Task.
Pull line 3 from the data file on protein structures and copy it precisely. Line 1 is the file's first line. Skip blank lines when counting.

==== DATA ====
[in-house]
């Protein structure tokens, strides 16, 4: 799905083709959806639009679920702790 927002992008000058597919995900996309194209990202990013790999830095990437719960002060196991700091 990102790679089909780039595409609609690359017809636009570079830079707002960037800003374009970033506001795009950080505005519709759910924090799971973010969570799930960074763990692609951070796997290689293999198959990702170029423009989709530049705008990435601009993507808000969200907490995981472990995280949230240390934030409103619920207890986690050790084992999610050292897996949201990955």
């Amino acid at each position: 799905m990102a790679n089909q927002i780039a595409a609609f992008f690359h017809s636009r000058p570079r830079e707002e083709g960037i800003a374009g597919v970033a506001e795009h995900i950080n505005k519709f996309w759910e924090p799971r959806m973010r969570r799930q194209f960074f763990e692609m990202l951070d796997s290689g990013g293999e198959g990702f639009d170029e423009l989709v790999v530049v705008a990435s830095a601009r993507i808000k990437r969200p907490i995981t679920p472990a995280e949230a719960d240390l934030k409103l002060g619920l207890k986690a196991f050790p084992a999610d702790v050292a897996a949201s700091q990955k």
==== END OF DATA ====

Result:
């Amino acid at each position: 799905m990102a790679n089909q927002i780039a595409a609609f992008f690359h017809s636009r000058p570079r830079e707002e083709g960037i800003a374009g597919v970033a506001e795009h995900i950080n505005k519709f996309w759910e924090p799971r959806m973010r969570r799930q194209f960074f763990e692609m990202l951070d796997s290689g990013g293999e198959g990702f639009d170029e423009l989709v790999v530049v705008a990435s830095a601009r993507i808000k990437r969200p907490i995981t679920p472990a995280e949230a719960d240390l934030k409103l002060g619920l207890k986690a196991f050790p084992a999610d702790v050292a897996a949201s700091q990955k």